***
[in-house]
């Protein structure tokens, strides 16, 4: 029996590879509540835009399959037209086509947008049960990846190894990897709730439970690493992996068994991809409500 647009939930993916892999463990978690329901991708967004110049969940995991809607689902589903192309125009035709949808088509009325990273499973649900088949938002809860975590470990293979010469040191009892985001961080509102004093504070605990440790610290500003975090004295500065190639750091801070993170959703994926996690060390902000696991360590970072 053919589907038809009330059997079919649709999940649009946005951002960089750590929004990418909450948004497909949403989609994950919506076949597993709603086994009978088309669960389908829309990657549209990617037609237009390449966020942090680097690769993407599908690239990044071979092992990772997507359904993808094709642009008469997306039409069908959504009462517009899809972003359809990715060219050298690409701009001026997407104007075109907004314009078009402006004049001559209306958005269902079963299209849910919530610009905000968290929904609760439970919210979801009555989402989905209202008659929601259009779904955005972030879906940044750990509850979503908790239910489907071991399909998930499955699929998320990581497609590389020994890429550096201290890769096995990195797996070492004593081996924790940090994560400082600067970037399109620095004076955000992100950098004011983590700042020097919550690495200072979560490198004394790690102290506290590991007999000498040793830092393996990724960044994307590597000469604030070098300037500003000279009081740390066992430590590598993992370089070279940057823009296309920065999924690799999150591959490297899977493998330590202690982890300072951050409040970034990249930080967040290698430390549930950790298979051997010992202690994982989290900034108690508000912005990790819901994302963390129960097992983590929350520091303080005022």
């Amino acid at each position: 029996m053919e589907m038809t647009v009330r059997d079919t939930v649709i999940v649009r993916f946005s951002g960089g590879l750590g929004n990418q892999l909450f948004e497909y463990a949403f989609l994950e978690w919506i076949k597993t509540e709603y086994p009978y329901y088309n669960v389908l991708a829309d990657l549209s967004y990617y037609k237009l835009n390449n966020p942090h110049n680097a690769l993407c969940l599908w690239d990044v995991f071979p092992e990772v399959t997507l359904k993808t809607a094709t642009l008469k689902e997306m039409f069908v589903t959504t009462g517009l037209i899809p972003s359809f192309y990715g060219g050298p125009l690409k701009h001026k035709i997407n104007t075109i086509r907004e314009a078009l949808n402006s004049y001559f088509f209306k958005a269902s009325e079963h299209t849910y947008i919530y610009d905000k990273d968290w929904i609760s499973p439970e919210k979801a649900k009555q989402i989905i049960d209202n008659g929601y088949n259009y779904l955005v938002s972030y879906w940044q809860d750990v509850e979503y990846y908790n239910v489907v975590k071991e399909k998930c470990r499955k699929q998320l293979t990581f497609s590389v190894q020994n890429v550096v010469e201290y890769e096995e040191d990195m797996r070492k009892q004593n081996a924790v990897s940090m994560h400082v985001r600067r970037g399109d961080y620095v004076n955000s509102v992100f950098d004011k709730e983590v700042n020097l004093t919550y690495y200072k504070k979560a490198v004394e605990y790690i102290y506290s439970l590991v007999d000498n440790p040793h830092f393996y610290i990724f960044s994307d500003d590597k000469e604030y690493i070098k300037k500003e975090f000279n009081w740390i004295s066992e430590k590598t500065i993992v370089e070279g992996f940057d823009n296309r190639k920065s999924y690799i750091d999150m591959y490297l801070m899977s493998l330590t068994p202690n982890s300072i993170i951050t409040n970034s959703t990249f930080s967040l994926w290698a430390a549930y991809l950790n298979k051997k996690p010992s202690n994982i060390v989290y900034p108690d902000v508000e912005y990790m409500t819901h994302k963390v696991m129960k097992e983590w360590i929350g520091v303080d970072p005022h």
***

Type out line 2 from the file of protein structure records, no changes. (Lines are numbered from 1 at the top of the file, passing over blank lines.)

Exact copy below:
């Protein structure tokens, strides 16, 4: 029996590879509540835009399959037209086509947008049960990846190894990897709730439970690493992996068994991809409500 647009939930993916892999463990978690329901991708967004110049969940995991809607689902589903192309125009035709949808088509009325990273499973649900088949938002809860975590470990293979010469040191009892985001961080509102004093504070605990440790610290500003975090004295500065190639750091801070993170959703994926996690060390902000696991360590970072 053919589907038809009330059997079919649709999940649009946005951002960089750590929004990418909450948004497909949403989609994950919506076949597993709603086994009978088309669960389908829309990657549209990617037609237009390449966020942090680097690769993407599908690239990044071979092992990772997507359904993808094709642009008469997306039409069908959504009462517009899809972003359809990715060219050298690409701009001026997407104007075109907004314009078009402006004049001559209306958005269902079963299209849910919530610009905000968290929904609760439970919210979801009555989402989905209202008659929601259009779904955005972030879906940044750990509850979503908790239910489907071991399909998930499955699929998320990581497609590389020994890429550096201290890769096995990195797996070492004593081996924790940090994560400082600067970037399109620095004076955000992100950098004011983590700042020097919550690495200072979560490198004394790690102290506290590991007999000498040793830092393996990724960044994307590597000469604030070098300037500003000279009081740390066992430590590598993992370089070279940057823009296309920065999924690799999150591959490297899977493998330590202690982890300072951050409040970034990249930080967040290698430390549930950790298979051997010992202690994982989290900034108690508000912005990790819901994302963390129960097992983590929350520091303080005022």